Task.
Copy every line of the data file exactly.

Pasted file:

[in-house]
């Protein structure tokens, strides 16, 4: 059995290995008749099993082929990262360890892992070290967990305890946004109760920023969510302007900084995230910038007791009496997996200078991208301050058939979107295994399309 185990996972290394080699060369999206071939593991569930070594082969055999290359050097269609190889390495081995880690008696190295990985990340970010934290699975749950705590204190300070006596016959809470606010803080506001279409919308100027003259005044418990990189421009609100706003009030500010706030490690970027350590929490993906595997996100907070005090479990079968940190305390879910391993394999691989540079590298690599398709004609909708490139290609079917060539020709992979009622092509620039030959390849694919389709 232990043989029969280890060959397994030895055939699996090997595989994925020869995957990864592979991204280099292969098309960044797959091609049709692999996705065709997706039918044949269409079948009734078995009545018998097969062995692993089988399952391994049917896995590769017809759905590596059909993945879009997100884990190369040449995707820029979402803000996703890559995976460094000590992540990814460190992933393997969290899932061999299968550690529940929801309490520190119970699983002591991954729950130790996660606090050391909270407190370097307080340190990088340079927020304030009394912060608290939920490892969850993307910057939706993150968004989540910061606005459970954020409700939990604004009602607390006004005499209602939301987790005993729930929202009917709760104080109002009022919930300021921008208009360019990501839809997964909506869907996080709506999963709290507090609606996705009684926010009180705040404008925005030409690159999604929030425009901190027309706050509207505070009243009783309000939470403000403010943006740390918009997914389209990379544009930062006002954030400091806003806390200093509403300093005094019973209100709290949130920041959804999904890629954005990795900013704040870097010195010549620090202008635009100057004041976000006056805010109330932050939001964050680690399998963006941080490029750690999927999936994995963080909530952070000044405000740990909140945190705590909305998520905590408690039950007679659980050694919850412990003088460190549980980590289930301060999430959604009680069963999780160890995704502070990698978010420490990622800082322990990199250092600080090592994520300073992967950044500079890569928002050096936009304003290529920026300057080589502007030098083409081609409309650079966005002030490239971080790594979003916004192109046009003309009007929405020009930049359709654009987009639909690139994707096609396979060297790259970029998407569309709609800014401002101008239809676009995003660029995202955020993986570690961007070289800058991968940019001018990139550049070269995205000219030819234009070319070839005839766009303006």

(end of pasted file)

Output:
[in-house]
């Protein structure tokens, strides 16, 4: 059995290995008749099993082929990262360890892992070290967990305890946004109760920023969510302007900084995230910038007791009496997996200078991208301050058939979107295994399309 185990996972290394080699060369999206071939593991569930070594082969055999290359050097269609190889390495081995880690008696190295990985990340970010934290699975749950705590204190300070006596016959809470606010803080506001279409919308100027003259005044418990990189421009609100706003009030500010706030490690970027350590929490993906595997996100907070005090479990079968940190305390879910391993394999691989540079590298690599398709004609909708490139290609079917060539020709992979009622092509620039030959390849694919389709 232990043989029969280890060959397994030895055939699996090997595989994925020869995957990864592979991204280099292969098309960044797959091609049709692999996705065709997706039918044949269409079948009734078995009545018998097969062995692993089988399952391994049917896995590769017809759905590596059909993945879009997100884990190369040449995707820029979402803000996703890559995976460094000590992540990814460190992933393997969290899932061999299968550690529940929801309490520190119970699983002591991954729950130790996660606090050391909270407190370097307080340190990088340079927020304030009394912060608290939920490892969850993307910057939706993150968004989540910061606005459970954020409700939990604004009602607390006004005499209602939301987790005993729930929202009917709760104080109002009022919930300021921008208009360019990501839809997964909506869907996080709506999963709290507090609606996705009684926010009180705040404008925005030409690159999604929030425009901190027309706050509207505070009243009783309000939470403000403010943006740390918009997914389209990379544009930062006002954030400091806003806390200093509403300093005094019973209100709290949130920041959804999904890629954005990795900013704040870097010195010549620090202008635009100057004041976000006056805010109330932050939001964050680690399998963006941080490029750690999927999936994995963080909530952070000044405000740990909140945190705590909305998520905590408690039950007679659980050694919850412990003088460190549980980590289930301060999430959604009680069963999780160890995704502070990698978010420490990622800082322990990199250092600080090592994520300073992967950044500079890569928002050096936009304003290529920026300057080589502007030098083409081609409309650079966005002030490239971080790594979003916004192109046009003309009007929405020009930049359709654009987009639909690139994707096609396979060297790259970029998407569309709609800014401002101008239809676009995003660029995202955020993986570690961007070289800058991968940019001018990139550049070269995205000219030819234009070319070839005839766009303006």